I was unsure; to say the least. Getting another cat was not the same as getting a replacement laptop or iPod. The wound was still fresh, still trying to heal. I wasn’t sure that I was ready to adopt another connection to become so close to my heart again. I wasn’t sure if I would subconsciously expect the new cat to behave and act just like Cleo had or if I had finally buried the hurt enough to expect otherwise.

Well, in November; my parents, my then boyfriend, and myself all went to the Denver Dumb Friends League. I’d been looking at cats for months, trying to see if I could find a cat that I would be able to not confuse with Cleo. Ever. With that in mind, I had set rules. I didn’t rule out black and white cats entirely, but I didn’t want a cat that would remind me of Cleo. So; brown, pure white, pure black, red, buff, calico, blue, and various shades of tabbies became my choices for what the cat would look like. As ridiculous as it seems, I needed a cat that wouldn’t remind me of Cleo. Not only for the factor of avoiding confusion, but I didn’t want to open up the wound on my heart again for the reminder.

So, the night before we went to look at cats, I looked at all the adoptable cats on DDFL.org

There were so many! I found it hard to choose. But; there was this one little red tabby girl. She looked small, and scared. She was a young cat too by the looks of it. I printed out the information on her and at least four other cats that I really wanted to look at.

I wore a short sleeve grey Broncos shirt, something that could get covered in cat hair and dander without me worrying too much. We left early and were the first people to get into the shelter. We browsed the cat colonies, looking each cat over. There had been an outbreak in upper respiratory infections with the cats. (Not too serious, more like a “kitty-cold”) The colonies of healthy cats were small than the ones with the sick cats.

The first colony was visited had the little scared red tabby in it, named Maxine. All the things I said earlier about “love at first sight pets” was completely gone in the instant that I picked up this red tabby, vanished to the winds of my cynicism. She sank her claws into my shirt, put her head against my neck, and curled into my chest. It felt like she was saying “I’m scared! Please don’t let me go!”

I put her down for a bit; so that we could go see a few other cats. I was trying to be objective in a sense, not let any particular cat steal my heart too early. Though I tried, I had failed and Maxine had stolen my heart regardless. We went back to the colony with Maxine in it, and she came home with us; along with a big black male who at the time was named Spock. This was his third time back at Denver Dumb Friends League since the shelter would allow us to adopt him as well; free of adoption charge. They were renamed Ginny and Sirius Black respectively.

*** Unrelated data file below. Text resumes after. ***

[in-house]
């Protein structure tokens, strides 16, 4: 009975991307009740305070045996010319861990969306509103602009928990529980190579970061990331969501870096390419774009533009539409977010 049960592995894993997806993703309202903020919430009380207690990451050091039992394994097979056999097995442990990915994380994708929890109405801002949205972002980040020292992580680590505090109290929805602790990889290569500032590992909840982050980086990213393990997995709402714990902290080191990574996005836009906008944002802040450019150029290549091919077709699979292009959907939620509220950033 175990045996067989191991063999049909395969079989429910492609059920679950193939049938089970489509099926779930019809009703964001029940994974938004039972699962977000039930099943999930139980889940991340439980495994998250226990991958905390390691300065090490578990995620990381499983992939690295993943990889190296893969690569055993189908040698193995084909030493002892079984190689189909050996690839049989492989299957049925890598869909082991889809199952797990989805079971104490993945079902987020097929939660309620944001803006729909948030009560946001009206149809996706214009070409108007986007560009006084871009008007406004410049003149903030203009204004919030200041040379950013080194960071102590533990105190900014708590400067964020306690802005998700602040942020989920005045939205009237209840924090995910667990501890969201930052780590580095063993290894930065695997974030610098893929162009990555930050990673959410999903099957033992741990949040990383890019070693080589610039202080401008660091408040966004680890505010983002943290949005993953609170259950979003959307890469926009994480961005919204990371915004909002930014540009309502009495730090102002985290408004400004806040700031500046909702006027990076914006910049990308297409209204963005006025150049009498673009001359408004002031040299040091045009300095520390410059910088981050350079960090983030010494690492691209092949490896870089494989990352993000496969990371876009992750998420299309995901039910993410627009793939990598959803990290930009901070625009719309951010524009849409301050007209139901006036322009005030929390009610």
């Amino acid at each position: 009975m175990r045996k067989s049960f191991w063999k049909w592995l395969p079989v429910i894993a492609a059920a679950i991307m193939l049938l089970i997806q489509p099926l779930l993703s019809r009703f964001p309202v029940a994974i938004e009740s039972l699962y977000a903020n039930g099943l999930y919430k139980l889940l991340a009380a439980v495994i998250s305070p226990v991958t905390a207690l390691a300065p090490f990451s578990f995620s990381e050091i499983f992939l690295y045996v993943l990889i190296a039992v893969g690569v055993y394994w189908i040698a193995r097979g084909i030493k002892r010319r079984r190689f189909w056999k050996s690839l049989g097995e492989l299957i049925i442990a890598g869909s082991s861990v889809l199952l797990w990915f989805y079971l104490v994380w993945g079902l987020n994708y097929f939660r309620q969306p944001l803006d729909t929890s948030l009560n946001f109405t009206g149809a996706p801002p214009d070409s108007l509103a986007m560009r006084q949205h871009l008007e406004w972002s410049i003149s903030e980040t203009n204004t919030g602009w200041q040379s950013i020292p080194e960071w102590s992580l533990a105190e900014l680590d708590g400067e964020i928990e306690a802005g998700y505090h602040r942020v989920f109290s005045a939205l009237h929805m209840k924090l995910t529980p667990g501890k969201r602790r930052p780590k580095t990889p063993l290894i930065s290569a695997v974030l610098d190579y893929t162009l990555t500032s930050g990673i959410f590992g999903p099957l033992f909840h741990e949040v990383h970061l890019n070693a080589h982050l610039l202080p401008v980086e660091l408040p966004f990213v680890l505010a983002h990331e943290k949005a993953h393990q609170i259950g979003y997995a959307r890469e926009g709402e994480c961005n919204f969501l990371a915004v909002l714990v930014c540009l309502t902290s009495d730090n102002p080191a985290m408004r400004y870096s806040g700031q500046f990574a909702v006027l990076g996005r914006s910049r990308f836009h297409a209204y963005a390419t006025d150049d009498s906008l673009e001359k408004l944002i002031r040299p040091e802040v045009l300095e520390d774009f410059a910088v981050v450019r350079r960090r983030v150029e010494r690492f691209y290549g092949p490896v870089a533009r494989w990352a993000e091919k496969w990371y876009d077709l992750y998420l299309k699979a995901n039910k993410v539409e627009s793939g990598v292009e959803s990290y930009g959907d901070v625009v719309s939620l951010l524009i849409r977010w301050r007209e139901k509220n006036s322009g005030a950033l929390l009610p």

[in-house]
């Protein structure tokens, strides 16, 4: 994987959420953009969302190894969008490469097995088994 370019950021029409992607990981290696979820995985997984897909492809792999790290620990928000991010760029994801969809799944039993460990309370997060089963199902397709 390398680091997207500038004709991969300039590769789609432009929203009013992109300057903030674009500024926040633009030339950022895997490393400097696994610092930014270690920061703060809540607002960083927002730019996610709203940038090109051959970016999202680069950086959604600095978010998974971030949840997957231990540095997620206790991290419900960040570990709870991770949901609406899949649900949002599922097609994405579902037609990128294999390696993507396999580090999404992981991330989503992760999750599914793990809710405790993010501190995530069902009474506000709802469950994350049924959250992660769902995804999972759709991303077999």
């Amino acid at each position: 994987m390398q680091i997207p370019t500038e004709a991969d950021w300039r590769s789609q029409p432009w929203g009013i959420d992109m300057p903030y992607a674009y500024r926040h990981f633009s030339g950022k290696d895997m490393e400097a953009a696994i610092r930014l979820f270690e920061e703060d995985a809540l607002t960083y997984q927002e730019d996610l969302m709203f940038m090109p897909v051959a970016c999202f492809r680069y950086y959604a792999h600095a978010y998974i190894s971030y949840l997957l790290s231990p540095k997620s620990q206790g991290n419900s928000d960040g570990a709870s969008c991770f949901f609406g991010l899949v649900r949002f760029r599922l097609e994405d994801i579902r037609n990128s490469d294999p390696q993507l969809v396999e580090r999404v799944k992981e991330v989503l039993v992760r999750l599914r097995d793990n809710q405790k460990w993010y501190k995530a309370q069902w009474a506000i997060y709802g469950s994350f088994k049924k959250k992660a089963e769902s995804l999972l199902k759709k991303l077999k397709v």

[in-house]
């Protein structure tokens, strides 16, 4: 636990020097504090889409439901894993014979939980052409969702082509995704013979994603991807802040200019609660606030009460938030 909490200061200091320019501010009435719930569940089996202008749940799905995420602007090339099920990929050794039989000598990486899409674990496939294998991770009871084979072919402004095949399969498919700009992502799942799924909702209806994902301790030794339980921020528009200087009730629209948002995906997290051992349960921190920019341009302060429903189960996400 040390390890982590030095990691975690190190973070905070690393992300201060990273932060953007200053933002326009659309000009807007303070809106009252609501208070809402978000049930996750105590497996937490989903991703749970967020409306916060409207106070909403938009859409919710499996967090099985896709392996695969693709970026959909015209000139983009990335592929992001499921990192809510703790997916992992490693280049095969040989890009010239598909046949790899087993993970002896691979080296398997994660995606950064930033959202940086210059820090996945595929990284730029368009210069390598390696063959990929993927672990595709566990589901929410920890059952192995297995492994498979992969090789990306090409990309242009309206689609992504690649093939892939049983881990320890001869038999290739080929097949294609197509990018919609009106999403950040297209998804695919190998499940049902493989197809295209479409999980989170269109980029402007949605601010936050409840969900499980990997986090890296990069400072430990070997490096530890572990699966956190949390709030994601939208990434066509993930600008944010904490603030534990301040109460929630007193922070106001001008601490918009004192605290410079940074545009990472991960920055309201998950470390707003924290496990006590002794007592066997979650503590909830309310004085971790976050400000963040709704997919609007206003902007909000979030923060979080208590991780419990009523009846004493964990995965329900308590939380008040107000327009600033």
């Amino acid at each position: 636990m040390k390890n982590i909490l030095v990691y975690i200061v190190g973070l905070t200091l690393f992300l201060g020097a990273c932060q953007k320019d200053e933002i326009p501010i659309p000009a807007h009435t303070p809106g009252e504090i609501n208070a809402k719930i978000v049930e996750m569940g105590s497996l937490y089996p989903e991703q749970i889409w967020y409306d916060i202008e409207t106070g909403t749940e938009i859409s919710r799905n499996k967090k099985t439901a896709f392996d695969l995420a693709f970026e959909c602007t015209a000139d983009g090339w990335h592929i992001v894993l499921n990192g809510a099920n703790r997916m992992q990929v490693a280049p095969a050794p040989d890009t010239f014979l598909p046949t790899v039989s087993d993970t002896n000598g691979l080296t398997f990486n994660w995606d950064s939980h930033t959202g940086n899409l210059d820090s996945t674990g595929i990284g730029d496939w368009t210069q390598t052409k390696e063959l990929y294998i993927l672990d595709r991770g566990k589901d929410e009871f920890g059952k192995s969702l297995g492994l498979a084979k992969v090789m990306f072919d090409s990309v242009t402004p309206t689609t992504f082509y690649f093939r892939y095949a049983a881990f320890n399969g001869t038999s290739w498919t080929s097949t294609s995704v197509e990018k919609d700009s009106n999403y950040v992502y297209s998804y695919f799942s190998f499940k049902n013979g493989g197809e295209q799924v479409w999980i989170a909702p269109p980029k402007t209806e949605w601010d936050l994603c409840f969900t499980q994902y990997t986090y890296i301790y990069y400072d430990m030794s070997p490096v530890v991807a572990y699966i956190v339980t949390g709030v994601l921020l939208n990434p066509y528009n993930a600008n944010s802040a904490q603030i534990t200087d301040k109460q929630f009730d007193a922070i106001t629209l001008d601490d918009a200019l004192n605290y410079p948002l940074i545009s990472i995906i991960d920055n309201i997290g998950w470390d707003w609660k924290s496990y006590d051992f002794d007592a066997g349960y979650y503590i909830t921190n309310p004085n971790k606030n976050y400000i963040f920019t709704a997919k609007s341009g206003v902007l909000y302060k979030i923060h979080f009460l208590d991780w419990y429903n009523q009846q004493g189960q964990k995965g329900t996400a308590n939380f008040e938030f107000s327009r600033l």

I didn’t know what to expect but I found over time, that the relationship I had with Ginny was fundamentally different than the relationship I had felt with Cleo. Cleo had been my best friend, but Ginny felt more like a daughter, a baby of sorts. I have taken to calling her “my little girl”.

It took awhile for us to adjust to each other; for our personalities to slide into place, if you will. She took a spot on my bed to sleep, next to my head. Initially she didn’t like to be picked up and held; though a few months of work and patience had gotten her adjusted to it regardless. She was younger than DDFL had told us, simply for her appearance and size.

It was strange to say, but I felt complete. The wound on my heart was still there, but Ginny’s unconditional love had a balsam effect. It didn’t hurt quite as much; the love seemed to stave it off. That hurt was then put to rest; as it should have been as I enjoyed the love of my little girl, of my little Ginny. I felt normal, as I had when Cleo had been alive. Ginny would wait for me on the stairs to come home, eventually (according to my mother) set up to wait at about 5:30 to 6:00 every day, which is when I usually got home from my afternoon classes on an average day.

She would wait, and every day; it was the same. Ginny would always, and still greets me with a nudge, a rub, a meow, and a purr. A greeting full of unconditional love, something that I had sorely missed, has become something that I have found that I cannot do without on some level, it seems to me.

NO HEAVEN WILL NOT EVER HEAVEN BE; UNLESS MY CATS ARE THERE TO WELCOME ME.
- Unknown

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Mokambie_Lioness
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PostSubject: Re: For The Love Of A Cat | A True Story   Wed Nov 28, 2012 6:26 am

**wipes tears from my eyes** Wow, I'm moved by it Zeroki, I didnt know how much Cleo ment to you! I look forward to see'ing my lost pets in heavan too! Especially Skeeter our oldest former cat, she was a yellow long haired tom cat, had her own attitude too, but she knew we loved her! She was originally my half brother Christopher's cat, he'd had her since 1998, February 16th, I read his journal's in 2004/2005, after he had passed away in 2003 September 10th, at age 26.
Skeetie as we called her was just the most loving cat, gawd I can remember that!
She moved here from Nebraska to now South Dakota, she too was old! She had to be at least 18 or 19 years of age! So on April 11th 2009 she passed on quietly in her sleep, dad found her, told me that morning, as I got up.. I wont lie, I cried my eyes out, privately in my room. after we buried her, by a tree in our back yard..

I have now three cats and a dog, I can assure you I'm in no lack of company!
I know that feeling of coming home and being greeted by them, I too like you, often find I need that unconditional love as well, its nice to feel loved and needed. Pets are nice, they listen, dont judge or dont care.. They listen, and care, they'll see all about you & I we show no one else.

Heres a pic of her Skeeter, as usuall at sleeping! XD
I know the pic is grainy, but I was using a pen cam at the time in 2004 back in York Nebraska.